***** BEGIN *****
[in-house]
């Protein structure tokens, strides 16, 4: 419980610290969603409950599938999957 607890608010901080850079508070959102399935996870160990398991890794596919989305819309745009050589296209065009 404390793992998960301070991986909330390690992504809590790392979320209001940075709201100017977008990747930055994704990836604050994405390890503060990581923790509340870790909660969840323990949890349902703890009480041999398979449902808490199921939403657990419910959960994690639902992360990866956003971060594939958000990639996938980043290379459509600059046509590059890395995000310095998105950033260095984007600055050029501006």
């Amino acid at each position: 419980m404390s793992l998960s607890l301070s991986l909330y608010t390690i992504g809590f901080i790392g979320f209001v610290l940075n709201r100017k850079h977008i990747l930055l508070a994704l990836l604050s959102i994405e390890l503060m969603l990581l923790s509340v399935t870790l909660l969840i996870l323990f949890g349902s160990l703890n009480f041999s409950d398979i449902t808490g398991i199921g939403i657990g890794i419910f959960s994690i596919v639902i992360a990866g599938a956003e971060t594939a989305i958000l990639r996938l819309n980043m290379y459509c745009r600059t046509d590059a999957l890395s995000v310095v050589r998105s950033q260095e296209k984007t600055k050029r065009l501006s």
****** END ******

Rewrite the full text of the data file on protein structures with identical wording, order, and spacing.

[in-house]
């Protein structure tokens, strides 16, 4: 419980610290969603409950599938999957 607890608010901080850079508070959102399935996870160990398991890794596919989305819309745009050589296209065009 404390793992998960301070991986909330390690992504809590790392979320209001940075709201100017977008990747930055994704990836604050994405390890503060990581923790509340870790909660969840323990949890349902703890009480041999398979449902808490199921939403657990419910959960994690639902992360990866956003971060594939958000990639996938980043290379459509600059046509590059890395995000310095998105950033260095984007600055050029501006």
């Amino acid at each position: 419980m404390s793992l998960s607890l301070s991986l909330y608010t390690i992504g809590f901080i790392g979320f209001v610290l940075n709201r100017k850079h977008i990747l930055l508070a994704l990836l604050s959102i994405e390890l503060m969603l990581l923790s509340v399935t870790l909660l969840i996870l323990f949890g349902s160990l703890n009480f041999s409950d398979i449902t808490g398991i199921g939403i657990g890794i419910f959960s994690i596919v639902i992360a990866g599938a956003e971060t594939a989305i958000l990639r996938l819309n980043m290379y459509c745009r600059t046509d590059a999957l890395s995000v310095v050589r998105s950033q260095e296209k984007t600055k050029r065009l501006s």